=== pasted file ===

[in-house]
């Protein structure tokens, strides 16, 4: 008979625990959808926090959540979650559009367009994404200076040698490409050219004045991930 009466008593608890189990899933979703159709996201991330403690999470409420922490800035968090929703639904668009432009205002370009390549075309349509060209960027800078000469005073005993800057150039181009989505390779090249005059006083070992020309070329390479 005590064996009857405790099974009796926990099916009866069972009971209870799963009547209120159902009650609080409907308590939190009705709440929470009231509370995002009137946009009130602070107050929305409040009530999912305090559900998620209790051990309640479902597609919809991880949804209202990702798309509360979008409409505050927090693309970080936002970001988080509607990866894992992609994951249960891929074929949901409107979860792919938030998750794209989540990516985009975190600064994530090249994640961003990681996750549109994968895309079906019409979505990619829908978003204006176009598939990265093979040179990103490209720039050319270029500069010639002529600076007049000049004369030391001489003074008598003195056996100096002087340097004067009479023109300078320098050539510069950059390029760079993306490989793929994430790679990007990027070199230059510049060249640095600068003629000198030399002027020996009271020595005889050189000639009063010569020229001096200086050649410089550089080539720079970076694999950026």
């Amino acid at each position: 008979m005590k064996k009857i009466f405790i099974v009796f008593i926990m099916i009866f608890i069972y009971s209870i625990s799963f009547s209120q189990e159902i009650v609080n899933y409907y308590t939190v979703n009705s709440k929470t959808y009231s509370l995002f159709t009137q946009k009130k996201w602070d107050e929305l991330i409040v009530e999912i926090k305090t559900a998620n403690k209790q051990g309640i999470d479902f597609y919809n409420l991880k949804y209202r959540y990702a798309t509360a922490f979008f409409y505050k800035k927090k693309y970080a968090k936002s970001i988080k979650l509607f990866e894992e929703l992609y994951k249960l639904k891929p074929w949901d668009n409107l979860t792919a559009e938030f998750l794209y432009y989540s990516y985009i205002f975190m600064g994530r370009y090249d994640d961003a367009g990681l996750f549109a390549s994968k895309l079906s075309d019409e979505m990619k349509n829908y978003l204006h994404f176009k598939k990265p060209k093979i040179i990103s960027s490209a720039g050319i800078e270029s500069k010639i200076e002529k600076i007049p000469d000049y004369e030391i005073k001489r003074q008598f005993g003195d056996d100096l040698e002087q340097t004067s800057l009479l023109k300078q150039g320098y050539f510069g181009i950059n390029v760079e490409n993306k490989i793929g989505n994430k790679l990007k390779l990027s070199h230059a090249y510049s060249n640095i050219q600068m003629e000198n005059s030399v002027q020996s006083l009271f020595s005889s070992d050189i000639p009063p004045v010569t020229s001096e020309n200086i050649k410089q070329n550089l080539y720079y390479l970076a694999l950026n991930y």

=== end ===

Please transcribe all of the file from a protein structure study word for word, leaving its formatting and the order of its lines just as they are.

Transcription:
[in-house]
């Protein structure tokens, strides 16, 4: 008979625990959808926090959540979650559009367009994404200076040698490409050219004045991930 009466008593608890189990899933979703159709996201991330403690999470409420922490800035968090929703639904668009432009205002370009390549075309349509060209960027800078000469005073005993800057150039181009989505390779090249005059006083070992020309070329390479 005590064996009857405790099974009796926990099916009866069972009971209870799963009547209120159902009650609080409907308590939190009705709440929470009231509370995002009137946009009130602070107050929305409040009530999912305090559900998620209790051990309640479902597609919809991880949804209202990702798309509360979008409409505050927090693309970080936002970001988080509607990866894992992609994951249960891929074929949901409107979860792919938030998750794209989540990516985009975190600064994530090249994640961003990681996750549109994968895309079906019409979505990619829908978003204006176009598939990265093979040179990103490209720039050319270029500069010639002529600076007049000049004369030391001489003074008598003195056996100096002087340097004067009479023109300078320098050539510069950059390029760079993306490989793929994430790679990007990027070199230059510049060249640095600068003629000198030399002027020996009271020595005889050189000639009063010569020229001096200086050649410089550089080539720079970076694999950026």
């Amino acid at each position: 008979m005590k064996k009857i009466f405790i099974v009796f008593i926990m099916i009866f608890i069972y009971s209870i625990s799963f009547s209120q189990e159902i009650v609080n899933y409907y308590t939190v979703n009705s709440k929470t959808y009231s509370l995002f159709t009137q946009k009130k996201w602070d107050e929305l991330i409040v009530e999912i926090k305090t559900a998620n403690k209790q051990g309640i999470d479902f597609y919809n409420l991880k949804y209202r959540y990702a798309t509360a922490f979008f409409y505050k800035k927090k693309y970080a968090k936002s970001i988080k979650l509607f990866e894992e929703l992609y994951k249960l639904k891929p074929w949901d668009n409107l979860t792919a559009e938030f998750l794209y432009y989540s990516y985009i205002f975190m600064g994530r370009y090249d994640d961003a367009g990681l996750f549109a390549s994968k895309l079906s075309d019409e979505m990619k349509n829908y978003l204006h994404f176009k598939k990265p060209k093979i040179i990103s960027s490209a720039g050319i800078e270029s500069k010639i200076e002529k600076i007049p000469d000049y004369e030391i005073k001489r003074q008598f005993g003195d056996d100096l040698e002087q340097t004067s800057l009479l023109k300078q150039g320098y050539f510069g181009i950059n390029v760079e490409n993306k490989i793929g989505n994430k790679l990007k390779l990027s070199h230059a090249y510049s060249n640095i050219q600068m003629e000198n005059s030399v002027q020996s006083l009271f020595s005889s070992d050189i000639p009063p004045v010569t020229s001096e020309n200086i050649k410089q070329n550089l080539y720079y390479l970076a694999l950026n991930y």